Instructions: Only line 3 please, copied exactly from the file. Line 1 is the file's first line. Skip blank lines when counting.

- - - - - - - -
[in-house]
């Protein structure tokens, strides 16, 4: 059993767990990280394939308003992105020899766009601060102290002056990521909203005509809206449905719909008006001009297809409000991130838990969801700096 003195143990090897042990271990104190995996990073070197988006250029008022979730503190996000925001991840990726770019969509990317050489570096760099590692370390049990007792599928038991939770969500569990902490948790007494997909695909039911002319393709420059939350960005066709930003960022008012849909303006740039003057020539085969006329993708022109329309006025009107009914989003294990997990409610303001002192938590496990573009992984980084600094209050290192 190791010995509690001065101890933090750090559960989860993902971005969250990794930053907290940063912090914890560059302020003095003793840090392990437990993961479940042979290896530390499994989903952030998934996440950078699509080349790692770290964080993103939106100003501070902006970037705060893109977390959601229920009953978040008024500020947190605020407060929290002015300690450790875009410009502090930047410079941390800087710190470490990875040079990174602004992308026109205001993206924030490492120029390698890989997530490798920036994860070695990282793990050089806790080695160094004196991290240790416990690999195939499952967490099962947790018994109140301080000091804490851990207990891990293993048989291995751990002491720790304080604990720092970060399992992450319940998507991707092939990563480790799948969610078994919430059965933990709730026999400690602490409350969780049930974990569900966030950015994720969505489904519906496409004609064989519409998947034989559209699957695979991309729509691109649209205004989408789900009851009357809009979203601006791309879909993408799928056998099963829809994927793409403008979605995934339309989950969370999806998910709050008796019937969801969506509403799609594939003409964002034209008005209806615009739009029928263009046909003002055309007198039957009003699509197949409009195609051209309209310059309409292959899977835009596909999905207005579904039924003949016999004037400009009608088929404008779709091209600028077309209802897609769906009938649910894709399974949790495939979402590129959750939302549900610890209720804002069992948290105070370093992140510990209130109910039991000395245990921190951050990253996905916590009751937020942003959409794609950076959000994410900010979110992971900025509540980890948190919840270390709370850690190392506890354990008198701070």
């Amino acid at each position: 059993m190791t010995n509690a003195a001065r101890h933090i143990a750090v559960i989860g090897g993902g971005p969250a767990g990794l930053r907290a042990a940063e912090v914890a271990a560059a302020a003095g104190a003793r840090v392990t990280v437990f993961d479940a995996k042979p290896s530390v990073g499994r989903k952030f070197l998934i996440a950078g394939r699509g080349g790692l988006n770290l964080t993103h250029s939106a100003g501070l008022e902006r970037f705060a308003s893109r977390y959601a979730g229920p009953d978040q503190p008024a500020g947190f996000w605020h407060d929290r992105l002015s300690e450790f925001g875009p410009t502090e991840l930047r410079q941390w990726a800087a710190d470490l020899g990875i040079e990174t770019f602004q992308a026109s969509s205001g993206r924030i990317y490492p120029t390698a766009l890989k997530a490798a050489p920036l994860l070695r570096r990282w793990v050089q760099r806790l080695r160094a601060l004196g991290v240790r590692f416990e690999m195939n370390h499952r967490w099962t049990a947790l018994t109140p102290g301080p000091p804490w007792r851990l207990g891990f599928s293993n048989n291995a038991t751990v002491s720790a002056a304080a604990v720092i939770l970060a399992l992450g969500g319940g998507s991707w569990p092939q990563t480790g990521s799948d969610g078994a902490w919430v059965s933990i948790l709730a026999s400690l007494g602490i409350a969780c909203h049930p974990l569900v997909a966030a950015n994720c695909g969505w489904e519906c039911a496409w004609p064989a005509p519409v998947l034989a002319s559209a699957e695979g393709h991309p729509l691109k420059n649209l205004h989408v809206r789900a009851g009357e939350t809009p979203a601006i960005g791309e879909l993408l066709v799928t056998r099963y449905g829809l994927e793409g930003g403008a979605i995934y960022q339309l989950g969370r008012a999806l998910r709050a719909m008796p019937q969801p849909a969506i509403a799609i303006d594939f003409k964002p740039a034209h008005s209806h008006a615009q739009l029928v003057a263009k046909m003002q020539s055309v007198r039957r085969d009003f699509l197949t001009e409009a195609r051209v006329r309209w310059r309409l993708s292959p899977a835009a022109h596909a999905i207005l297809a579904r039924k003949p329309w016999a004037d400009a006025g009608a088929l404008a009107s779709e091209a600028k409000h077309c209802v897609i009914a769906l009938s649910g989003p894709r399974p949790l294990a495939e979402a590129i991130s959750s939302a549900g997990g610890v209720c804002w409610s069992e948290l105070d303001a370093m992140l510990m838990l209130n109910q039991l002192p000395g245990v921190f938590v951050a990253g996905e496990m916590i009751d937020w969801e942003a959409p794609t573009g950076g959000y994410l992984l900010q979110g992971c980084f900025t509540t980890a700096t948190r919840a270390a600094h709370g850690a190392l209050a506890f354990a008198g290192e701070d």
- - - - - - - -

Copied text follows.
């Amino acid at each position: 059993m190791t010995n509690a003195a001065r101890h933090i143990a750090v559960i989860g090897g993902g971005p969250a767990g990794l930053r907290a042990a940063e912090v914890a271990a560059a302020a003095g104190a003793r840090v392990t990280v437990f993961d479940a995996k042979p290896s530390v990073g499994r989903k952030f070197l998934i996440a950078g394939r699509g080349g790692l988006n770290l964080t993103h250029s939106a100003g501070l008022e902006r970037f705060a308003s893109r977390y959601a979730g229920p009953d978040q503190p008024a500020g947190f996000w605020h407060d929290r992105l002015s300690e450790f925001g875009p410009t502090e991840l930047r410079q941390w990726a800087a710190d470490l020899g990875i040079e990174t770019f602004q992308a026109s969509s205001g993206r924030i990317y490492p120029t390698a766009l890989k997530a490798a050489p920036l994860l070695r570096r990282w793990v050089q760099r806790l080695r160094a601060l004196g991290v240790r590692f416990e690999m195939n370390h499952r967490w099962t049990a947790l018994t109140p102290g301080p000091p804490w007792r851990l207990g891990f599928s293993n048989n291995a038991t751990v002491s720790a002056a304080a604990v720092i939770l970060a399992l992450g969500g319940g998507s991707w569990p092939q990563t480790g990521s799948d969610g078994a902490w919430v059965s933990i948790l709730a026999s400690l007494g602490i409350a969780c909203h049930p974990l569900v997909a966030a950015n994720c695909g969505w489904e519906c039911a496409w004609p064989a005509p519409v998947l034989a002319s559209a699957e695979g393709h991309p729509l691109k420059n649209l205004h989408v809206r789900a009851g009357e939350t809009p979203a601006i960005g791309e879909l993408l066709v799928t056998r099963y449905g829809l994927e793409g930003g403008a979605i995934y960022q339309l989950g969370r008012a999806l998910r709050a719909m008796p019937q969801p849909a969506i509403a799609i303006d594939f003409k964002p740039a034209h008005s209806h008006a615009q739009l029928v003057a263009k046909m003002q020539s055309v007198r039957r085969d009003f699509l197949t001009e409009a195609r051209v006329r309209w310059r309409l993708s292959p899977a835009a022109h596909a999905i207005l297809a579904r039924k003949p329309w016999a004037d400009a006025g009608a088929l404008a009107s779709e091209a600028k409000h077309c209802v897609i009914a769906l009938s649910g989003p894709r399974p949790l294990a495939e979402a590129i991130s959750s939302a549900g997990g610890v209720c804002w409610s069992e948290l105070d303001a370093m992140l510990m838990l209130n109910q039991l002192p000395g245990v921190f938590v951050a990253g996905e496990m916590i009751d937020w969801e942003a959409p794609t573009g950076g959000y994410l992984l900010q979110g992971c980084f900025t509540t980890a700096t948190r919840a270390a600094h709370g850690a190392l209050a506890f354990a008198g290192e701070d």